6. Joan A. says:

    How about adding secular songs, particularly love songs, that have psuedo-religious contemporary words overlaid? You cannot change the meaning of a song by just changing the words and the secular feeling comes through. It is a “sacrilege” both musically and religiously.

    I particularly cringe when “Plaisir d’amore” (“The Joy of Love”!!!) is played. Other offenders are “Drink to Me only with Thine Eyes” and the “Ode to Joy” movement of Beethoven’s Ninth Symphony. These belong in the concert hall, not at Mass.

  7. RichR says:

    WIG=Where is God?

    Reminds me of a time my men’s gregorian chant group was asked to sing with one of the local choirs. Besides singing our own stuff, we sang in common with the standard choir. One of the hymns was “The Servant Song” (Will you let me be your servant, let me be as christ to you…..). After singing the whole song, I turned to the guy next to me and asked, “Now who are we singing this hymn to?” Without missing a beat, he replied, “To ourselves, for our own mutual sanctification.”

  8. John Nolan says:

    I have yet to hear Martini’s bitter-sweet ‘Plaisir d’amour ne dure qu’un moment, chagrin d’amour dure toute la vie’, composed as long ago as 1780, used as a hymn tune, and if it were I would be tempted to sing the original lyrics. There is a popular worship song ‘Let there be love shared among us’ written in 1979 which uses the tune ‘Les bicyclettes de Belsize’, written in 1968 and recorded by Mireille Matthieu and Connie Francis among others.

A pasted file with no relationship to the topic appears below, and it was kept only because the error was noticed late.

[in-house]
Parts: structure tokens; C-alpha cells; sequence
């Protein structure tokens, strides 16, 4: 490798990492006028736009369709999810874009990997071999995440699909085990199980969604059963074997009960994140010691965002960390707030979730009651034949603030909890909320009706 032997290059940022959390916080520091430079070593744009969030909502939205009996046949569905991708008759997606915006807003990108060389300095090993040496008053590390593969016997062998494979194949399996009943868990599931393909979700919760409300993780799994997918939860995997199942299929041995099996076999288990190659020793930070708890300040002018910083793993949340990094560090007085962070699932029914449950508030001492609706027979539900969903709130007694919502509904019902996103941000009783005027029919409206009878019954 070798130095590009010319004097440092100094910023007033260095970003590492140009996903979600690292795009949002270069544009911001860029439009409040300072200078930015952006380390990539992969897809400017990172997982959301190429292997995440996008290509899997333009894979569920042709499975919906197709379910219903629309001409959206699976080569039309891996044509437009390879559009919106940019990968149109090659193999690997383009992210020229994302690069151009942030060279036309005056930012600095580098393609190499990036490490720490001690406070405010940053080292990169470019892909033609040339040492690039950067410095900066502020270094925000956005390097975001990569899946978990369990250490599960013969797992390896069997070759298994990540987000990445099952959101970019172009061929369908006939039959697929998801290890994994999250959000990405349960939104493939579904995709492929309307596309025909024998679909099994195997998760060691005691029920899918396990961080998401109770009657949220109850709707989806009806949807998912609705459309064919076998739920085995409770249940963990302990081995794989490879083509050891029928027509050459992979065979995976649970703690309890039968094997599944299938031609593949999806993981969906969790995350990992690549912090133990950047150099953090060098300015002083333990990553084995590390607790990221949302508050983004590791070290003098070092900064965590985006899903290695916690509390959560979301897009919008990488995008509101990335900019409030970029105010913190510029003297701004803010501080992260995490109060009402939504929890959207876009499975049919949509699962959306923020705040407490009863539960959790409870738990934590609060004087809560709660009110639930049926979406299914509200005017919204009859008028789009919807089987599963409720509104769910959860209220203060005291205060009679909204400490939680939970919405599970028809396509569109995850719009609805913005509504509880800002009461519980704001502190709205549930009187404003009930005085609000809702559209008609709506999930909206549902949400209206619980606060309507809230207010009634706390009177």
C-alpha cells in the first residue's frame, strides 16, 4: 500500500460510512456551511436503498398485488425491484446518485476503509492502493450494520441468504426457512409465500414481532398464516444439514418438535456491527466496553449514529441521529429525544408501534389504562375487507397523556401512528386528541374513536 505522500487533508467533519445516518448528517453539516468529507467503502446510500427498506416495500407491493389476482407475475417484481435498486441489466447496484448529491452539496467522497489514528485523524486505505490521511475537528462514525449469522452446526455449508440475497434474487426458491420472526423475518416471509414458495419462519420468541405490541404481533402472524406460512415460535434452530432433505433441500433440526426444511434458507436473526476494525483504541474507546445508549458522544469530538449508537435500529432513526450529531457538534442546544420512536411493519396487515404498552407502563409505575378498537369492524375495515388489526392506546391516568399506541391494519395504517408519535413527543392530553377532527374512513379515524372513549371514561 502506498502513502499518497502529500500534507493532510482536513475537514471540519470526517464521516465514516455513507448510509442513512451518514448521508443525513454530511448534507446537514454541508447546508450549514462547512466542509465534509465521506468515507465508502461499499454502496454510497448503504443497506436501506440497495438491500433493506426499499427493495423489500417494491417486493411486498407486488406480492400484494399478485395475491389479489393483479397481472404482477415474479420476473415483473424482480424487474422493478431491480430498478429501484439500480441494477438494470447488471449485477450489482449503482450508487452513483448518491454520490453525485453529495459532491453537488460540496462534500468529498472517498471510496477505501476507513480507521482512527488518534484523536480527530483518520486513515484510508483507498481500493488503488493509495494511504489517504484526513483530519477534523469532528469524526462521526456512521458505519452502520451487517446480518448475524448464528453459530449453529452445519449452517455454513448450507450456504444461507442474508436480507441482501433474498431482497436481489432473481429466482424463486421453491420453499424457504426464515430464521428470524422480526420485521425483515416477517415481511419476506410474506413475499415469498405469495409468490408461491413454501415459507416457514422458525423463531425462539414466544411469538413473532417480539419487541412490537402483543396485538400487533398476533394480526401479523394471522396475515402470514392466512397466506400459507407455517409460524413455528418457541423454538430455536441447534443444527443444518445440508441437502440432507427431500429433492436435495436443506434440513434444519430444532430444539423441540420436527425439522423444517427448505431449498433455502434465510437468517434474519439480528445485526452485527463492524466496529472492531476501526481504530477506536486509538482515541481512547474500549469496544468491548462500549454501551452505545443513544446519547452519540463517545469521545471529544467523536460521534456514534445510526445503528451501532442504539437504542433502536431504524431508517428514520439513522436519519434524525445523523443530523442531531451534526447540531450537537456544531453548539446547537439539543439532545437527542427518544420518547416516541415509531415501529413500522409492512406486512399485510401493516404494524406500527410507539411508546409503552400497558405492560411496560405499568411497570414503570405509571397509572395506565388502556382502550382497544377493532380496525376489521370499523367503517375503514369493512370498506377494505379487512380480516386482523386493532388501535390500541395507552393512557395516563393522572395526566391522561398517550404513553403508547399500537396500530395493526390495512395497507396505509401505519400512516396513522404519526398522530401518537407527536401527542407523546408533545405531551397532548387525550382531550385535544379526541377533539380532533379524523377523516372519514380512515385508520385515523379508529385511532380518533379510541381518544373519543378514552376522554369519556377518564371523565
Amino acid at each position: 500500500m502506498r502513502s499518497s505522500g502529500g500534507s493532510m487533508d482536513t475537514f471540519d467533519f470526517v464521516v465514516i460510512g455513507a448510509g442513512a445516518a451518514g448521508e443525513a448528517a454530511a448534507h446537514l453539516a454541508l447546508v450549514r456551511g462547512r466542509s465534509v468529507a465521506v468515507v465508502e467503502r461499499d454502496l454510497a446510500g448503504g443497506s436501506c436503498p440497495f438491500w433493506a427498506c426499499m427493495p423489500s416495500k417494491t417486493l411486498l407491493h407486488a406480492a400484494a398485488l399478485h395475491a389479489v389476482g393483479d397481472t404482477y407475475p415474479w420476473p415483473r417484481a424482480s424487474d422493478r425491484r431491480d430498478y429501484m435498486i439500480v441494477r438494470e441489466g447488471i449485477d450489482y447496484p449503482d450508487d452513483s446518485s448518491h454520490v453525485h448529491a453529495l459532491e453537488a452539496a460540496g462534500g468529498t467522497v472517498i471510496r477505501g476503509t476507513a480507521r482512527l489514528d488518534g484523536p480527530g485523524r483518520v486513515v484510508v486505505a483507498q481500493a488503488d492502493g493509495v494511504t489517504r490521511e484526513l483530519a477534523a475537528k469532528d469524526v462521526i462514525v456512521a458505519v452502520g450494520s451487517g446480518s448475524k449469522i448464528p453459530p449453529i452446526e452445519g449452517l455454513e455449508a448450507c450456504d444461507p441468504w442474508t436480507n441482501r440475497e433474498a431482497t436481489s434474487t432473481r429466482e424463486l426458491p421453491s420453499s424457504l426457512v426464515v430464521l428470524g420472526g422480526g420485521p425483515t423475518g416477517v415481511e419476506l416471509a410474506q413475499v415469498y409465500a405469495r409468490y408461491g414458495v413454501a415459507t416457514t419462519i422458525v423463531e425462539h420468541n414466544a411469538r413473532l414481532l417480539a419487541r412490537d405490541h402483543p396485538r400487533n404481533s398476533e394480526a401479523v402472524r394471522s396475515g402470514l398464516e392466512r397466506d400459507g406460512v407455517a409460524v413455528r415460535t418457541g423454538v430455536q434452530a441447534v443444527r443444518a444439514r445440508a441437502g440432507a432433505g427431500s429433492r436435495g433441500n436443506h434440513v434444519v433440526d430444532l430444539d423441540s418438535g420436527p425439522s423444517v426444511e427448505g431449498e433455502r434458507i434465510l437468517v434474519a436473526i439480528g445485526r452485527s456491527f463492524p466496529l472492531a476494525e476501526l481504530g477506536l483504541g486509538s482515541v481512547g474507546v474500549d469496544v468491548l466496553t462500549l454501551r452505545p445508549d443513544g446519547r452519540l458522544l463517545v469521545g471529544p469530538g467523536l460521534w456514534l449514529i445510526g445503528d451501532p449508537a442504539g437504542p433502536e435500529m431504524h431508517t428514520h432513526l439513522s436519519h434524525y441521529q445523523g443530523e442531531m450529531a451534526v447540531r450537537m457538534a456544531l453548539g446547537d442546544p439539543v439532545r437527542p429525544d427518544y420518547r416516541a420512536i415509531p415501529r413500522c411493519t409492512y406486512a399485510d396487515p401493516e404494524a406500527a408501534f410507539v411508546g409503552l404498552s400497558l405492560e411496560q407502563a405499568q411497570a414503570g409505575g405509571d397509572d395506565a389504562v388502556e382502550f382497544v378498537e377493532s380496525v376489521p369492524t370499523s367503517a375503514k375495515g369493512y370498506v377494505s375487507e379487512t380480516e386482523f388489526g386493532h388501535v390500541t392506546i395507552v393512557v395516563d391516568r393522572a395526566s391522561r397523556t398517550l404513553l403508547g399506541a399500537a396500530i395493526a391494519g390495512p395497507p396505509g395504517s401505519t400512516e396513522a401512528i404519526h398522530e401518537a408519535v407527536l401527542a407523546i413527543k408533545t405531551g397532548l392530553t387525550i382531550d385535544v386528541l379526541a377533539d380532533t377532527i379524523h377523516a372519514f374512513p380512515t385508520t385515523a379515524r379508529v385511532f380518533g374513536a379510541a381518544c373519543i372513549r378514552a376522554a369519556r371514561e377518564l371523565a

9. Rob Cartusciello says:

    I often refer to “SIGV=Singing In God’s Voice” as the error of “Voice of God” (VOG).

    It appears throughout the Gather hymnal.

  10. o.h. says:

    I have more than once, at Spanish masses, had the opportunity to hear the Padre Nuestro sung to the tune of Simon & Garfunkel’s “Sound of Silence.”

  11. chloesmom says:

    At the vigil Mass this evening, the organist played Schubert’s “Serenade” when the congregation went up to Communion. She has also been known to play “I’m Always Chasing Rainbows”, “Climb Ev’ry Mountain”, the Adagio from the Elvira Madigan concerto of Mozart, and Chopin’s Nocturne in E flat, Op. 9 No.2 — all badly – and a trial to the ears of a pianist who would love to hear some good sacred music some day in our parish. I’m not holding my breath, but I do pray a lot for patience and perserverance.

  12. Pachomius says:

    Two things occur to me about this (in between bursts of Christ Be Our Light, Eagle’s Wings, Be Not Afraid, and so on):

    1. A lot of this… musical waste matter (Christ Be Our Light, Eagle’s Wings, Be Not Afraid, Here I Am Lord, Blest Be The Lord, In Bread We Bring You Lord, A New Commandment) sounds uncannily samey. Maybe they were all written by the same delirious flute player.

    2. A lot of these… ahem, “hymns” (a list curiously similar to the one I gave above, actually) are absurdly difficult to sing, and have stupidly difficult-to-remember hymn tunes. Possibly the latter is because they all sound so alike, down to the same penultimate-line-of-the-stanza key-change.

    And I will raise him up, on eagle’s shadow, to shine in the valley of the arrow of the day…

  13. John Nolan says:

    Yes, what is it about flautists? Every parish music group seems to have one programmed to double the vocal line at the cloying interval of a major third.

  14. Supertradmum says:

    Can we add “ME” for the me songs, totally centered on the individuals or the congregation?

  15. irishgirl says:

    I saw those lists over at Fr. Eric’s blog-I have to admit that I used to like singing a lot of those songs!
    Reading the ‘ratings’ made me laugh, of course-what a biting wit he has!